The southern side uses glass for solar gain, as Edwards Anker designed the home using Passive House principles.
Edwards Anker clad the home in cedar shingles in a nod to the local context, as many traditional homes on Long Island use the material. "Because it's such an old craft, and cedar shingles have been around in Long Island for hundreds of years, they've developed technologies for double curving these shingles for a lot of curved shapes," says Edwards Anker.
The site’s views face south and the neighbors are to the north, so Edwards Anker positioned the thick, curved walls of the house on the northern side for privacy, while the glass planes capture the setting and ocean breezes. "It’s a very lucky orientation," says Edwards Anker. The house gains its name—Cocoon—from the curved walls.
The house has many spaces for recreation and relaxation, such as a garage converted to a play space and art studio and this patio off the living room.
Architect David Montalba renovated a 1970s bungalow for Janette Sosothikul in Oxnard, California, a beach town midway between Malibu and Santa Barbara.
A front view of the renovated home. The wood slats screening the bedrooms on the street-facing side are repeated indoors on the interior staircase.
An aerial view of Martha’s Vineyard Retreat shows its idyllic location adjacent to the beach; the manicured lawn gives way to a forested area that leads to sandy paths down to the shoreline.
Approached from the driveway, the home is accessed along a stone path that turns into a series of wide, wooden steps. The home's angular roofline is a dramatic form against the natural backdrop, but the wood cladding connects it to the site.
At night, the lap pool glistens in the light from the master suite; an outdoor shower is conveniently located off the pool.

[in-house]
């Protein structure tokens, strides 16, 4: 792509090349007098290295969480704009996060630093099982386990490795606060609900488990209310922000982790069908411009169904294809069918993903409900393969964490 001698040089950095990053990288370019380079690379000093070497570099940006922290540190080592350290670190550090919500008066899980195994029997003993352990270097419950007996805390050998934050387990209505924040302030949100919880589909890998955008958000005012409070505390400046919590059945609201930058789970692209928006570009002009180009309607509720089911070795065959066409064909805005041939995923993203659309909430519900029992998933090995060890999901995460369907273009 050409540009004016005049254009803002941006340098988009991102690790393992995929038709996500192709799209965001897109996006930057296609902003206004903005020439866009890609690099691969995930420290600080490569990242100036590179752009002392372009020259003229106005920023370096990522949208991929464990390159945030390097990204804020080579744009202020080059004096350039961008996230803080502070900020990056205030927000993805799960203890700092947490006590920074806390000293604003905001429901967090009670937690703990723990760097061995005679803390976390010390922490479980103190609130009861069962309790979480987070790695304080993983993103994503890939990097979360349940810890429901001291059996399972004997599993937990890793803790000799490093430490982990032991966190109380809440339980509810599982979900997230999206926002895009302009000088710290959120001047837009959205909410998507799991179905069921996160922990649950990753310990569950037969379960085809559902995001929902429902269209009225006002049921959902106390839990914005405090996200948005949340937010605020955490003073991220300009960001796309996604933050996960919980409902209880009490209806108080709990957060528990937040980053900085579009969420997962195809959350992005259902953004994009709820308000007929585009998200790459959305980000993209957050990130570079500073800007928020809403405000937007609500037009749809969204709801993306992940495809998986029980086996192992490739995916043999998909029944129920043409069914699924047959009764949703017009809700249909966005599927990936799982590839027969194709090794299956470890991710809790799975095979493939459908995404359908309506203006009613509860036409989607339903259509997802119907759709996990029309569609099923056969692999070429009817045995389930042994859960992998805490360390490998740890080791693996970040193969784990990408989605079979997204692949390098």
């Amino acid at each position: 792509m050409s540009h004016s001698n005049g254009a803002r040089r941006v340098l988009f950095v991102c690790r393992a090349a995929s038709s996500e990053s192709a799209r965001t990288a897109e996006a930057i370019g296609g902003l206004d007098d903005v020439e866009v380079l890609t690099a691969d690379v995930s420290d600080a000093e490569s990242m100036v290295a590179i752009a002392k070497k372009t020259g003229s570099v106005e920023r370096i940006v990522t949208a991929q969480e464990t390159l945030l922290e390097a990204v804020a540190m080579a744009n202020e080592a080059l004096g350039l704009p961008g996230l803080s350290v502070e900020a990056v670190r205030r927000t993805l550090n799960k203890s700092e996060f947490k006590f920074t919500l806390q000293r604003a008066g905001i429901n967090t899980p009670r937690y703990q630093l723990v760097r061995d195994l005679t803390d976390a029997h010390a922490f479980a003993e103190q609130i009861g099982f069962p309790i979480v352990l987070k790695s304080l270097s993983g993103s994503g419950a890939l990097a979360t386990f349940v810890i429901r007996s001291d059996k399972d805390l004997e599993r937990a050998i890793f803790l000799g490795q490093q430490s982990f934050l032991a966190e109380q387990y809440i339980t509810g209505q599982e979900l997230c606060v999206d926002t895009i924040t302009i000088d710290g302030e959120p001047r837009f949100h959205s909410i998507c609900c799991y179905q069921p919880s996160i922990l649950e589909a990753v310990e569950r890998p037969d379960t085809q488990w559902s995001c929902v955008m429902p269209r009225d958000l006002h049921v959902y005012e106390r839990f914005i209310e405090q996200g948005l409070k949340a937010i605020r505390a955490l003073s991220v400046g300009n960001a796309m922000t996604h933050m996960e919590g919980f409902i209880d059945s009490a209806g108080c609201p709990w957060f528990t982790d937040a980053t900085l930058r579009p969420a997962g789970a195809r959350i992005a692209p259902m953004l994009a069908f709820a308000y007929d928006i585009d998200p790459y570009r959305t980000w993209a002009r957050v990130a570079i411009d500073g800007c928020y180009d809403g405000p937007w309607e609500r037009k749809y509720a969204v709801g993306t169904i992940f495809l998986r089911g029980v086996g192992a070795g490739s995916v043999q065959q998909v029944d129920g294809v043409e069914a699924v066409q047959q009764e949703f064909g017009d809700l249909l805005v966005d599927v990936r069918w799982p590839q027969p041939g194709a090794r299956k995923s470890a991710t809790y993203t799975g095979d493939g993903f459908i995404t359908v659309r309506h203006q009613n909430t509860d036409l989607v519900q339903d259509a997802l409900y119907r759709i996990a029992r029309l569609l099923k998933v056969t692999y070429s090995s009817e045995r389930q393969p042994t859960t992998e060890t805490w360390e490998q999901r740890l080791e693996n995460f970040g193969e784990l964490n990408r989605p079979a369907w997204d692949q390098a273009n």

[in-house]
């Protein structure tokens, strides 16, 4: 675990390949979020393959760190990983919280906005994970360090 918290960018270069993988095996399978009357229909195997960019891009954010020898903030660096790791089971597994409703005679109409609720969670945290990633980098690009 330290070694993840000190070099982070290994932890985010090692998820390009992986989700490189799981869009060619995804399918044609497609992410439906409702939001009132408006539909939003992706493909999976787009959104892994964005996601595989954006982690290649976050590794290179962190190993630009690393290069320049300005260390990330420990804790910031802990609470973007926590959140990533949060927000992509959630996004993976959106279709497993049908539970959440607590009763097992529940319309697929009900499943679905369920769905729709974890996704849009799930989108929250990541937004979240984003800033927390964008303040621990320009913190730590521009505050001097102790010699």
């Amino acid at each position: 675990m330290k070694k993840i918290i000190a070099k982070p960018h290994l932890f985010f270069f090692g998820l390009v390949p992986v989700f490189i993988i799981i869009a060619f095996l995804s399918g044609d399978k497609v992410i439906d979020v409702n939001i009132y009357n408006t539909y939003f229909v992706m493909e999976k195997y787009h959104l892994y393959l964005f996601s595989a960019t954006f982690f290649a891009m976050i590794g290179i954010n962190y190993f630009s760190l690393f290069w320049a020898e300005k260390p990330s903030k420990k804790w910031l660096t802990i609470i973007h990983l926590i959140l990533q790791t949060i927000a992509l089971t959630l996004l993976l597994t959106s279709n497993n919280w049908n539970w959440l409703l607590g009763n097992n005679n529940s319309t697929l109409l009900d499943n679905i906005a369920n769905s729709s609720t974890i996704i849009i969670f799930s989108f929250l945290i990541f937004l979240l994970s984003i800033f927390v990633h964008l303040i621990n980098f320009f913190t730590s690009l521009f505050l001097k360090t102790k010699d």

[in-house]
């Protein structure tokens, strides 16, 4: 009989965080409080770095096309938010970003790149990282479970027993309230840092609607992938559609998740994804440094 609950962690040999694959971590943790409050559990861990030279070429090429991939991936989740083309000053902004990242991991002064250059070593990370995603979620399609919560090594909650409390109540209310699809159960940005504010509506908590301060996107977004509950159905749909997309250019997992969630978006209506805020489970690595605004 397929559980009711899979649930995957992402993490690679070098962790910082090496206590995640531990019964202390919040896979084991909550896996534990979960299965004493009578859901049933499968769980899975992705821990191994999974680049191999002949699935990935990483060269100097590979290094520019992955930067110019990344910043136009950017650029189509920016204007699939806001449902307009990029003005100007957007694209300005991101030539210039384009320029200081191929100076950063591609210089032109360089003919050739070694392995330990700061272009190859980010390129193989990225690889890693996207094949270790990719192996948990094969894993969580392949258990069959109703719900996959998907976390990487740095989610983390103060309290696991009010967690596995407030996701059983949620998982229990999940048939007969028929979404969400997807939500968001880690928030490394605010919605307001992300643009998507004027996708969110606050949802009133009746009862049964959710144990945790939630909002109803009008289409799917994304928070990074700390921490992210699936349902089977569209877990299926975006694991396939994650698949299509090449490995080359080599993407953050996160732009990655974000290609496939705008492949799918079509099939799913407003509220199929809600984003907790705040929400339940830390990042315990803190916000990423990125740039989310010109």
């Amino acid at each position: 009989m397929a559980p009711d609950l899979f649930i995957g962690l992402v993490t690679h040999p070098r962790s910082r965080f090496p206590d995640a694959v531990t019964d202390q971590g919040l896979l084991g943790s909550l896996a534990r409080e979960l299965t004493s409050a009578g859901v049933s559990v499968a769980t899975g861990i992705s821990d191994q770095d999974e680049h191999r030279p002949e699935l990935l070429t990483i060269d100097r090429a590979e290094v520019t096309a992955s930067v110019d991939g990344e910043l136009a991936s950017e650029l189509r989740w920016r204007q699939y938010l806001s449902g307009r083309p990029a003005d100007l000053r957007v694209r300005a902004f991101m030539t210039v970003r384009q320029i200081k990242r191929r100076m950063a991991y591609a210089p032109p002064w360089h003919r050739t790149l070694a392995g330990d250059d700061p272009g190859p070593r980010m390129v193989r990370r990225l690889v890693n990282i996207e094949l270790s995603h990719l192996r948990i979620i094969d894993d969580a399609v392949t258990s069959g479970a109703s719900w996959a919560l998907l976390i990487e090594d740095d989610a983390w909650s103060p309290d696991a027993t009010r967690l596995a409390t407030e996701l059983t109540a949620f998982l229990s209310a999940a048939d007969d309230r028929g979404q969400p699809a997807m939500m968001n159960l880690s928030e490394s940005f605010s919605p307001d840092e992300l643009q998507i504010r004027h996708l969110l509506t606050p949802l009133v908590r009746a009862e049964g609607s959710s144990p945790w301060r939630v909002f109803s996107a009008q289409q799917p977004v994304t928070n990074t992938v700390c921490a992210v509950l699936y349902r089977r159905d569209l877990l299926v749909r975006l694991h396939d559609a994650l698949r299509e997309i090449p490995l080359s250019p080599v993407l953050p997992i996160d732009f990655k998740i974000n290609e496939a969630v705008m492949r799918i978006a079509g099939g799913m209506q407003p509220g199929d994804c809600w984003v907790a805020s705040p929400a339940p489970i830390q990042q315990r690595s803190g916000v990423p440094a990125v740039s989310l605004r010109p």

While the view from the driveway presents the home as mostly solid with a central glazed void connecting the two volumes, when approached from the beach, the home appears much more open, with an outdoor covered porch and glazed walls.
“It’s a great little place—a throwback to the old days of California coastal communities,” says Montalba.
Mark had hoped to cover the cabin with genuine thatch but opted for a synthetic version. “It’s durable and fire-resistant, and if a piece blows off, you just staple on a new one,” he says.
A pared-down cabin on Eleuthera island was designed as an off- the-grid retreat for Mark and Kate Ingraham and their daughter. Envisioning “a simple box rest- ing lightly on the land,” architect Jacob Brillhart specified natural materials like Western red cedar so that the structure would fade into the landscape. Bahamian builder Cecil McCardy and his crew used machetes to clear the remote site.
Custom landscape lighting illuminates the home's architectural features at night.
"The hut is a series of simple design moves," says the firm. "The form is reminiscent of a surf lifesaving or observation tower."
The home was built in 1980, Stelle Lomont Rouhani Architects renovated the project in 2013.
The 1,600-square-foot lake home has three bedrooms and two baths, and was built for a family of three. The narrow lot has views of the water on both sides, so the firm placed the living areas on the upper floor to take advantage of this, and positioned a screened-in porch (seen on the left) to mediate between the interior and exterior.
A peek at the rooftop terrace. Here, rainwater is collected for the gravity tanks behind.
"A small volume at the rear is clad in contrasting 'flat sheet,' a cheap building material found in many traditional holiday homes," explains the firm.

Zoom out for a look at the modern exterior. From your dream house, to cozy cabins, to loft-like apartments, to repurposed shipping containers, these stellar projects promise something for everyone. Explore a variety of building types with metal roofs, wood siding, gables, and everything in between.